Modelling what might have been in southeast BC and northwest Wasington

That Fateful Friday – or the first attempt at switching Grand Forks after the addition of Carson and Curlew

Following the construction and commissioning of the new towns of Carson and Curlew with their additional industries, a new operating scheme was developed to include service to these new towns. It was a simple extension of the one used to date, whereby trains from all four compass points would exchange cars in Grand Forks as well as service their assigned industries. The local industries at Grand Forks were switched also as part of the classification switcher duties at an appropriate point in time. This proved quite successful, and it was used during VanRail 2017 for two sessions.

With the significant increase in industries wanting cars, the classification role at Grand Forks was expected to become a full time position, leaving the local industries to be switched by a different job.

The Saturday gang bravely agreed to try out these ideas on one Friday evening that will be well remembered for all the wrong reasons. Let’s just say that my ideas didn’t quite work out as planned. If you are interested in the gory details of my analysis, it continues below the following pictures that were taken before everything went wrong.

John happily switching Darestof.
Ken and Colin trying to manage Grand Forks yard.

So, here goes… With more places to spot cars, more cars were needed on the layout. A quick simulation with 60 extra cars proved that the layout could absorb that many, as it settled into a nice stable pattern after about 15 days. There were only 28 extra actual cars available for the layout, so these were added and it settled into a nice stable pattern after about seven days. The operating session in question was based on the eighth day after stability was reached. Remember, this was all inside of my computer simulation and had yet to tested in practice.

The way that the Grand Forks yard was used required that there be more places to group and hold cars than the number of physical tracks. This meant that a dynamic location assignment scheme was needed, whereby the groups of cars for one specific destination might have to be moved to different physical tracks over time as the number of cars ebbs and flows. The current locations of these groups were maintained by using a magnetic track diagram with moveable labels for the groups. This approach has worked well for three years when there have been fewer cars, and the crews could keep up with the traffic flow.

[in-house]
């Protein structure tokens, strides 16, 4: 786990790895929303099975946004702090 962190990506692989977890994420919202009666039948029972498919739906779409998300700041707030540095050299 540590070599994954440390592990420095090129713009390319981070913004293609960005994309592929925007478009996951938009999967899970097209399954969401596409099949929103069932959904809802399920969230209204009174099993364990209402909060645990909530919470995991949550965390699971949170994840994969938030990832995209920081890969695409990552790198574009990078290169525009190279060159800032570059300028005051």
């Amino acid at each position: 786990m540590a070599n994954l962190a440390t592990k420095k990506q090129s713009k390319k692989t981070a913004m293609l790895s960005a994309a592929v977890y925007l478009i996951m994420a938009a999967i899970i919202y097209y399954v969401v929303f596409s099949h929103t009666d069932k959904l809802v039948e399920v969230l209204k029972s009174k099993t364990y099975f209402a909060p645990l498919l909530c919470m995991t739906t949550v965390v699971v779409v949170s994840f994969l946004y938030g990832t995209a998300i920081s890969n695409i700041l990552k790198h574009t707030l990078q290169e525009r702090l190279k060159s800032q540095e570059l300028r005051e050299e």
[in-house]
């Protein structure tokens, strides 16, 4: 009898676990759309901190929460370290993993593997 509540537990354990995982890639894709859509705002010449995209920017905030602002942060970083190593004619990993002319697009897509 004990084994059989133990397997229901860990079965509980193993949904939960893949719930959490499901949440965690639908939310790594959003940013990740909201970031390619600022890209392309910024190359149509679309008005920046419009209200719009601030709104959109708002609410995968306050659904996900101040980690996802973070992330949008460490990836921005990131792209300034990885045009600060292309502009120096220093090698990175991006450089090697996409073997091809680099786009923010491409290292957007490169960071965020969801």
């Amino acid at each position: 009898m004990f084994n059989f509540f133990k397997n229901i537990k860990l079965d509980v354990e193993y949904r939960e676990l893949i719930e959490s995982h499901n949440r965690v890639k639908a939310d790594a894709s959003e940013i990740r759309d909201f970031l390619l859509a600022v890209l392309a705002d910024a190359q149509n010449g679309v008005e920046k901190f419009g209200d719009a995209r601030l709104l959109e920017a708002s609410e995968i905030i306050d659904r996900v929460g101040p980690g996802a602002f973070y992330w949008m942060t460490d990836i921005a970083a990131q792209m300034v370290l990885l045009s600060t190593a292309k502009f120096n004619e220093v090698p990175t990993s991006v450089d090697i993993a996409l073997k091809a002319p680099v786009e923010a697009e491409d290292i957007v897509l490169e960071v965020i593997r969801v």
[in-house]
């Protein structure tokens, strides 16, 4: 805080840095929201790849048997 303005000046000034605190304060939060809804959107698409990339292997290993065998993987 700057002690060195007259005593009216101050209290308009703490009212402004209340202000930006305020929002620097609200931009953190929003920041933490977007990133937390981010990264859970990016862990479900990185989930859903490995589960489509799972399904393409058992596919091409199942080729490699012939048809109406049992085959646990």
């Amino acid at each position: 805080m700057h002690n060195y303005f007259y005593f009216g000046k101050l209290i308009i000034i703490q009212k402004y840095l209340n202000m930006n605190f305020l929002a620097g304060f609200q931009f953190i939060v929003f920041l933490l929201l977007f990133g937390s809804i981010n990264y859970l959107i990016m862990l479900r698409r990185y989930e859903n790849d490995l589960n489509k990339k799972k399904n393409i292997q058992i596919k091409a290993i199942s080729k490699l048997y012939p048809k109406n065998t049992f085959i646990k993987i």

With the addition of 28 (and even the test 60) extra cars, it turns out that there is in fact still sufficient total room in the Grand Forks yard, but the increased necessity to move the various blocks of cars around and the sheer number of cars getting in the way of these moves proved to be too much for the local crew on their first attempt to switch the yard, resulting in significant frustration and lack of enjoyment, to put it mildly…

One concern with the original operating scheme was that there was not sufficient work to keep a dedicated classification switcher busy full time. With the addition of more downstream industries, it was felt that the increase in cars needed on the layout would generate more interchanges at Grand Forks, thereby enhancing the classification job into a full time position. The resulting increased traffic through Grand Forks with the additional cars being switched for the new industries has proven this true. Unfortunately, however, the limited space at Grand Forks has made the physical task to classify such a congested yard not manageable in practice.

One very positive outcome of these tests is a confirmation of the program’s capability to handle the classification style of yard switching, as opposed to other programs that have no such ability. The program was able to process more cars through the yard using a prototypical switching style, whereby blocks of arriving cars are immediately classified into their respective outgoing blocks, thereby avoiding “cherry picking” by subsequent departing trains. It was able to handle complex car moves up to the full capacity of the yard without a problem, even to the point that the resulting physical moves became close to impossible to carry out.

What all this implies is that a different approach to running the Grand Forks yard is needed, especially as additional future towns with even more industries will be added in the future. The method of processing cars in the yard is the correct one and very prototypical, except that the number of cars being handled is more than can be comfortably managed by a person, given the total space available to work in. Technically, it all fits, but it ends up being much too complicated in practice. The number of cars needing to be interchanged could be reduced by fiddling with the shipment information, but the fact remains that there will be an increasing need for significantly more cars to be switched at the current and future towns, so this is not a viable solution.

The main conclusion seems to be that the space at Grand Forks is far too limited to try to operate it as a classification yard in the full sense of the word. Some limited interchange is desirable and should be possible, but this would be accomplished by the various road trains that visit the town, and not by a dedicated classification switcher.

Time for some serious thinking and reflection. To be continued…